It’s important to commemorate the bravery of people who have died in previous wars. But while ever we continue to kill each other, one questions whether they died in vain?
Remembrance Day shouldn’t just be about looking back to the past and honouring our dead. To truly honour them, we should stop our current wars, invasions, occupations. It won’t happen of course. But apathy doesn’t get us anywhere either.
The Wiki list, the date refers to the start of the conflict/war:
1991 Somali Civil War
2001 Al Queda insurgency in Yemen
2004 War in North West Pakistan
2006 Mexican Drug War
2009 Sudanese nomadic conflicts
2011 Sudan internal conflict
2011 Syrian civil war
2011 Iraqui insurgency (post US withdrawal)
2011 Libyan factional fighting
2012 Northern Mali conflict
I’ll end with an Owen poem, as ever, because to me, he is the war poet par excellence. Read it, and if you don’t shiver, you have no feeling.
Disabled by Wilfred Owen
He sat in a wheeled chair, waiting for dark,
And shivered in his ghastly suit of grey,
Legless, sewn short at elbow. Through the park
Voices of boys rang saddening like a hymn,
Voices of play and pleasure after day,
Till gathering sleep had mothered them from him.
About this time Town used to swing so gay
When glow-lamps budded in the light blue trees,
And girls glanced lovelier as the air grew dim,-
In the old times, before he threw away his knees.
Now he will never feel again how slim
Girls’ waists are, or how warm their subtle hands.
All of them touch him like some queer disease.
There was an artist silly for his face,
For it was younger than his youth, last year.
Now, he is old; his back will never brace;
He’s lost his colour very far from here,
Poured it down shell-holes till the veins ran dry,
And half his lifetime lapsed in the hot race
And leap of purple spurted from his thigh.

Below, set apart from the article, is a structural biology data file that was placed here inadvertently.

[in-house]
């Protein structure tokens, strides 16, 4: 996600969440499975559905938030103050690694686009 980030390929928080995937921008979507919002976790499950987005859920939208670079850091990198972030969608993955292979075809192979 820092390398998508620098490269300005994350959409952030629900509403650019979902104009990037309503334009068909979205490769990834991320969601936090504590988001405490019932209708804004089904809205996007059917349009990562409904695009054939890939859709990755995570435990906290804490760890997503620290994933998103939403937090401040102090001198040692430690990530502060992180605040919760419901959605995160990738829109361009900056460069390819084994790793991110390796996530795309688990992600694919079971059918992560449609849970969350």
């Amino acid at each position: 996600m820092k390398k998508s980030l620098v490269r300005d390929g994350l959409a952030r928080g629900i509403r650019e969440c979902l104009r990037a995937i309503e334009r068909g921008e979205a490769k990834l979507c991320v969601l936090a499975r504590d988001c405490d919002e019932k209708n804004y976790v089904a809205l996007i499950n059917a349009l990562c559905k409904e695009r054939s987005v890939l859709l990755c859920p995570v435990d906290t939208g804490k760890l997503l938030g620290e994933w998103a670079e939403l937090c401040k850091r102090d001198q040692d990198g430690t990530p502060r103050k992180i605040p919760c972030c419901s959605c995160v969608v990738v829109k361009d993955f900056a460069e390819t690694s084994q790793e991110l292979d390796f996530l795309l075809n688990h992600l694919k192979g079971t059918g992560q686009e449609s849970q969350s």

One time he liked a blood-smear down his leg,
After the matches, carried shoulder-high.
It was after football, when he’d drunk a peg,
He thought he’d better join. – He wonders why.
Someone had said he’d look a god in kilts,
That’s why; and maybe, too, to please his Meg,
Aye, that was it, to please the giddy jilts
He asked to join. He didn’t have to beg;
Smiling they wrote his lie: aged nineteen years.
Germans he scarcely thought of; all their guilt,
And Austria’s, did not move him. And no fears
Of Fear came yet. He drought of jewelled hills
For daggers in plaid socks; of smart salutes;
And care of arms; and leave; and pay arrears;
Esprit de corps; and hints for young recruits.
And soon, he was drafted out with drums and cheers.
Some cheered him home, but not as crowds cheer Goal.
Only a solemn man who brought him fruits
Thanked him; and then enquired about his soul.
Now, he will spend a few sick years in institutes,
And do what things the rules consider wise,
And take whatever pity they may dole.
Tonight he noticed how the women’s eyes
Passed from him to the strong men that were whole.
How cold and late it is! Why don’t they come
And put him into bed? Why don’t they come?